May 14, 2014 7:03 pm

Better public transit in the GTHA: Our health depends on it

WATCH: (May 14, 2014) Commuting times are getting longer. And it’s only going to get worse if we don’t do something about it. Health officials are warning we will have more health problems if we don’t fix it. Carey Marsden reports.

TORONTO – Health officials say we need to invest in public transit because our health depends on it.

That was the message from medical officers of health in the Greater Toronto-Hamilton Area (GTHA) Wednesday morning at Union Station.

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“We’ll have lower rates of obesity, lower rates of diabetes,” says Dr. David McKeown, the Medical Officer of Health for Toronto Public Health.

“We’ll prevent what is a looming concern as the population of the greater Toronto area grows. We’re going to have a lot more health problems if we don’t fix this.”

In a new report entitled “Improving Health by Design in the Greater Toronto-Hamilton Area” medical officers say traffic-related air pollution is estimated to cause between 712  to 997 premature deaths each year.

According to their findings, the population in the GTHA is expected to grow by another 2.2 million people over the next 20 years. That’s equivalent to the populations of Montreal and Vancouver moving into the GTHA.

“This really is the big public health concern of our time,” says Dr. David Mowat, Medical Officer of Health for Peel Region Public Health.

“How our communities are shaped, how we move around and the impact it has on the leading causes of death and illness in our society is something all health organizations [are] coming to grips with.”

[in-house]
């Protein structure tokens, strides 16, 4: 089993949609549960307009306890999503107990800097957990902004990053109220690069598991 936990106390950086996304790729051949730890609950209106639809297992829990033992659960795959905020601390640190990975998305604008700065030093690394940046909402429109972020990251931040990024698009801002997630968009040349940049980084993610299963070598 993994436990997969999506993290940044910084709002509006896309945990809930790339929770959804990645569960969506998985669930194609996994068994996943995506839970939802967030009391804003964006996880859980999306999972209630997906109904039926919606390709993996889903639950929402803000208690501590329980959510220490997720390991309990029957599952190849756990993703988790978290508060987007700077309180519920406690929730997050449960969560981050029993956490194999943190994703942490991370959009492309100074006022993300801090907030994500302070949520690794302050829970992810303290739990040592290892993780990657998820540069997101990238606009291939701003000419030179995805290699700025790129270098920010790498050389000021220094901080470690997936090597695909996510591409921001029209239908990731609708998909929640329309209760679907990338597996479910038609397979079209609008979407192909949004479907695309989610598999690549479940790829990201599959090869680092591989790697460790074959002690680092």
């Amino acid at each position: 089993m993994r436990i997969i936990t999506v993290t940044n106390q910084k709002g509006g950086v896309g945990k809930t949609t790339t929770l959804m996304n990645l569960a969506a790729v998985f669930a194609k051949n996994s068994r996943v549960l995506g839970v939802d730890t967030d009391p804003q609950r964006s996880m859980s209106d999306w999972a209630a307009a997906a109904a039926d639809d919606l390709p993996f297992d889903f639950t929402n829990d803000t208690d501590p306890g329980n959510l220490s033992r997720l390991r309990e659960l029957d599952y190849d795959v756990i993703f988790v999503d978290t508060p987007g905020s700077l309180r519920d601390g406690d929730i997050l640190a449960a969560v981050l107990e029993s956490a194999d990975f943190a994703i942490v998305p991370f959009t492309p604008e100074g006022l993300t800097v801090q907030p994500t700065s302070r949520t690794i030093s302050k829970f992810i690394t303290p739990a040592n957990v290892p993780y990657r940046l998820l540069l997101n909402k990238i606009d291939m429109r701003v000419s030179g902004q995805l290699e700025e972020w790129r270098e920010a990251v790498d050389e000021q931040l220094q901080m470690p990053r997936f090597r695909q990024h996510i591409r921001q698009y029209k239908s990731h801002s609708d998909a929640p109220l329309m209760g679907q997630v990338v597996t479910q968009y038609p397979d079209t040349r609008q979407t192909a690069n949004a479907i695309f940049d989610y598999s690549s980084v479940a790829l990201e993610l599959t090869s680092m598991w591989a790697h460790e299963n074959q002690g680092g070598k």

The report outlines the difference in commute times. In 2006, the average commute time was 82 minutes. Fast forward to 2031: officials say that commute time will increase to 109 minutes if we don’t see changes.

A traffic jam is seen southbound on Toronto\’s Yonge Street during morning rush hour April 20, 1999.

THE CANADIAN PRESS/Kevin Frayer

Public transit is a big issue for both the provincial and municipal elections. The health officials say it’s important to also look at how our communities are designed and to create more “walk-able communities.”

“We know that if we build communities so that they’re compact, so that it’s easy for people to get to school, to get to work, get to shops by walking or cycling. If we have good public transit systems then we will be much more physically active in our day to day lives.” McKeown said.

That statement echoes what Jennifer Kessmaat, Chief Planner for the City of Toronto, said in an interview with Global News last month.

Kessmaat said, “We can make linear neighbourhoods in those places where we are investing transit. And thereby increasing the choice for people to live in mid-density neighbourhoods with a  variety of different options for how they move from place to place.”

Traffic congestion on Yonge St. south of Sheppard in Toronto.

Ron Bull/Toronto Star via Getty Images

Construction is underway for the Eglinton Rail. When completed, it will provide 19 kilometres of light rail transit.

“Transit really provides an opportunity to make great places,” Kessmaat said.

“By adding mid-rise, by widening sidewalks, by adding street trees.”

Health officials say if we improve transportation and transit in the GTHA and community infrastructure, we will see the benefits.

According to the report, increased physical activity and reduced air pollution will prevent 330 premature deaths a year.

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